In case positron=1, the calculation is done in two steps.
The first one is a normal GS calculation for the electrons, with positron=0, in a large cell (one or two atoms per unit cell is not enough, since the calculation has to be done subsequently at the Gamma point only, see next paragraph). The only specific thing to do is to set prtden and prtvha to 1 in the input file. This will create the associated files _DEN and _VHA which will used as input files for the GS calculation of the positron. An important restriction exist for the pseudopotentials of this step : no non-linear XC core correction is allowed (consult the documentation about pseudopotentials in the proper directory Infos/Psp_infos).
The second step is the GS calculation of the positron and subsequently its lifetime, with positron=1. One has to define also ixcpositron. A proper calculation must be done with only one band (nband=1) and only the gamma point in the BZ (kptopt=0, nkpt=1, and kpt= 0 0 0). One has also to use specific pseudopotentials for the positron calculation. They must be of the FHI type, and must contain at their end, the all-electrons core density generated with FHI98PP. They must have lmax=lloc=0 (check that this works for the electronic GS !! No ghost, etc ...) and pspxc=0 (no self-interaction terms must be taken into account for the positron). Otherwise, their are similar to a usual FHI pseudopotential.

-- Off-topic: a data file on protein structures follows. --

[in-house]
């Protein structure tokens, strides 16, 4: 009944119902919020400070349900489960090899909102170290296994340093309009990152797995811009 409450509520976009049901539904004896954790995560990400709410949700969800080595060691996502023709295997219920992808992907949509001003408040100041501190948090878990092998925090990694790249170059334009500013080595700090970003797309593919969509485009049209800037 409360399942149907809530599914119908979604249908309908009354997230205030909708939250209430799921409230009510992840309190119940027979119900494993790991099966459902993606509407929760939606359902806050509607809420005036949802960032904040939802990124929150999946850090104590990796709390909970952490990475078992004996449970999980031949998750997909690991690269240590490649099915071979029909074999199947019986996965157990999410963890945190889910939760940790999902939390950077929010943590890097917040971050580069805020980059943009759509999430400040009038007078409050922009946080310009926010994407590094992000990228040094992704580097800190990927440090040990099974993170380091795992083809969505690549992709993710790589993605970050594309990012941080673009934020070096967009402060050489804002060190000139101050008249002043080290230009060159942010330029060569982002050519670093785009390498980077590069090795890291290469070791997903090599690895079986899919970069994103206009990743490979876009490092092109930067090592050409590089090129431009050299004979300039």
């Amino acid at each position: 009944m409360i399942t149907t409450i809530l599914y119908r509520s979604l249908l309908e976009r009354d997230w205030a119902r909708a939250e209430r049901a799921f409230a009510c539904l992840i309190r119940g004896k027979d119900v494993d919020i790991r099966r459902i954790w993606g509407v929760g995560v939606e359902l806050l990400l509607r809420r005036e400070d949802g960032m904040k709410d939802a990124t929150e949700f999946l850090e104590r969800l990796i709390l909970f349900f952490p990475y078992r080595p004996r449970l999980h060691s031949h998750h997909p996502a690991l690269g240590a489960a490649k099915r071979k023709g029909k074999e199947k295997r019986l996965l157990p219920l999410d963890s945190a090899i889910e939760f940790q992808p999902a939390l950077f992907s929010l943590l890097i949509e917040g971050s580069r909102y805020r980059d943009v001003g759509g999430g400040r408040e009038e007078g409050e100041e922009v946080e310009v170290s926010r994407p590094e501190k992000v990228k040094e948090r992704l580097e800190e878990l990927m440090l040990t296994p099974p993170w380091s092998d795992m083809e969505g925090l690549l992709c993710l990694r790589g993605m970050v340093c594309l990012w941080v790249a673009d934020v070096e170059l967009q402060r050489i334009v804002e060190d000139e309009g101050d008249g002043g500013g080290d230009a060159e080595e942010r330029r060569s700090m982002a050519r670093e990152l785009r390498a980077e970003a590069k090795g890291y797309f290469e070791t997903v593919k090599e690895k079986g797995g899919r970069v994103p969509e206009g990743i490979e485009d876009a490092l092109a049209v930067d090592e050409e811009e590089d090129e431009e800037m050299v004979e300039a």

References :
- J. Arponen and E. Pajanne, Ann. Phys. (N.Y.) 121, 343 (1979).
- E. Boronski and R.M. Nieminen, Phys. Rev. B 34, 3820 (1986).
- M.J. Puska, A.P. Seitsonen, and R.M. Nieminen, Phys. Rev. B 52, 10947 (1994).
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occ
Mnemonics: OCCupation numbers
Characteristic: EVOLVING
Variable type: real array occ(nband)
Default is 0's.
Gives occupation numbers for all bands in the problem. Needed if occopt==0 or occopt==2. Ignored otherwise. Also ignored when iscf=-2.